WIC provides coupons each month which are taken to grocery stores and used to buy nutritious foods. WIC foods include iron-fortified infant formula and infant cereal, iron-fortified adult cereal, vitamin C–rich fruit and vegetable juice, milk, eggs, cheese, beans, and peanut butter. Different food packages are issued to different clients. For example, mothers who are totally breastfeeding their babies without formula are issued tuna and carrots in addition to other foods.

Some Of The Topics Clients Can Learn About:
  • Eating healthfully during pregnancy for mom and baby
  • Infant and child nutrition — healthy foods for happy children, picky eaters, watching your child’s weight, and lots more
  • How to get the most out of their food dollars
  • The importance of childhood immunizations
  • Tips for pregnant teens
  • Common infant problems, such as colic, constipation, and crying
Where Can I Apply?
East Side Health District Offers WIC at 3 different locations. Please call the nearest location for an appointment.
East Side Health District-East St. Louis
638 N 20th Street
East St. Louis, IL 62205
618-874-4713
Fax: 618-874-4737
Open Mon-Fri 8:00 am – 4:30 pm
East Side Health District- Cahokia
1274 Camp Jackson Road (Novo Plaza)
Cahokia, IL 62206
618-337-4178
Fax: 618-337-1902
Open Mon-Fri 8:00 am – 4:30 pm

East Side Health District- Fairmont City
2568 N 41st Street
Fairmont City, IL 62201
618-271-7550
Fax: 618-271-2750
Open Wed – Fri 8:00 am – 4:30 pm 

Nondiscrimination Statement

In accordance with federal civil rights law and U.S. Department of Agriculture (USDA) civil rights regulations and policies, this institution is prohibited from discriminating on the basis of race, color, national origin, sex (including gender identity and sexual orientation), disability, age, or reprisal or retaliation for prior civil rights activity.

Program information may be made available in languages other than English. Persons with disabilities who require alternative means of communication to obtain program information (e.g., Braille, large print, audiotape, American Sign Language), should contact the responsible state or local agency that administers the program or USDA’s TARGET Center at (202) 720-2600 (voice and TTY) or contact USDA through the Federal Relay Service at (800) 877-8339.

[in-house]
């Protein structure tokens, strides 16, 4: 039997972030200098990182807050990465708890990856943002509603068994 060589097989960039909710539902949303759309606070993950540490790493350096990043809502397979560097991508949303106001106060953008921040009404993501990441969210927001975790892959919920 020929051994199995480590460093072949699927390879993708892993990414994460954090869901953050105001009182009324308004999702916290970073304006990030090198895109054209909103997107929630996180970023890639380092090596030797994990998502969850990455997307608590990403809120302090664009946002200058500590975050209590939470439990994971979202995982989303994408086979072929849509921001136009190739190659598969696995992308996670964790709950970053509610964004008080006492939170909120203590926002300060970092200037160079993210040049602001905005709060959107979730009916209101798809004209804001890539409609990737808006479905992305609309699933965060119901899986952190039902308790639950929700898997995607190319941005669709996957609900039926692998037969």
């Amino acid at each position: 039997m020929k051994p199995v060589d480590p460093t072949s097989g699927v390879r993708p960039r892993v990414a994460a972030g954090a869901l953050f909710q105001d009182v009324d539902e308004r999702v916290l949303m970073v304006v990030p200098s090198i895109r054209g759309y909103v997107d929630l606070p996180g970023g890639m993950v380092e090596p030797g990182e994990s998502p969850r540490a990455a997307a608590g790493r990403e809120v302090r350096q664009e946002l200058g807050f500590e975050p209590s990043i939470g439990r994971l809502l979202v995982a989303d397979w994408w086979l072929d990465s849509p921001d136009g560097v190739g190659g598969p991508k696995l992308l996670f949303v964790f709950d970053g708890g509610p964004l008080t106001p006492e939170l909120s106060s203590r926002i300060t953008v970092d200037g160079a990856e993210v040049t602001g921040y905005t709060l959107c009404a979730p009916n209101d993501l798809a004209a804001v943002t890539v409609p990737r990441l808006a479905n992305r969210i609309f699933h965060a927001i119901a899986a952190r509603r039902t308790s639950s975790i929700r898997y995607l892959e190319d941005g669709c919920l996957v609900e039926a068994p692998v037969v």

To file a program discrimination complaint, a Complainant should complete a Form AD-3027, USDA Program Discrimination Complaint Form which can be obtained online at: https://www.usda.gov/sites/default/files/documents/USDA-OASCR%20P-Complaint-Form-0508-0002-508-11-28-17Fax2Mail.pdf, from any USDA office, by calling (866) 632-9992, or by writing a letter addressed to USDA. The letter must contain the complainant’s name, address, telephone number, and a written description of the alleged discriminatory action in sufficient detail to inform the Assistant Secretary for Civil Rights (ASCR) about the nature and date of an alleged civil rights violation. The completed AD-3027 form or letter must be submitted to USDA by:

1. Mail:
U.S. Department of Agriculture
Office of the Assistant Secretary for Civil Rights
1400 Independence Avenue, SW
Washington, D.C. 20250-9410; or

2. Fax:
(833) 256-1665 or (202) 690-7442; or

3. Email:
program.intake@usda.gov
This institution is an equal opportunity provider.

For more information on Nutrition please visit:
www.wichealth.org
http://www.nal.usda.gov/fnic/
http://www.nal.usda.gov/wicworks/
http://foodsafety.nal.usda.gov/
http://www.nutritionforkids.com/
http://5aday.nci.nih.gov/kerr.html
http://www.eatright.org/

Breastfeeding Services

Breastfeeding Peer Counselor Program
Benefits to Baby
Breastfeeding Tips

Diabetes

Illinois Diabetes Prevention and Control Program
Program Goals
Want to Learn More About Diabetes?

Copyright © 1937-2023 - East Side Health District - All Rights Reserved

Share This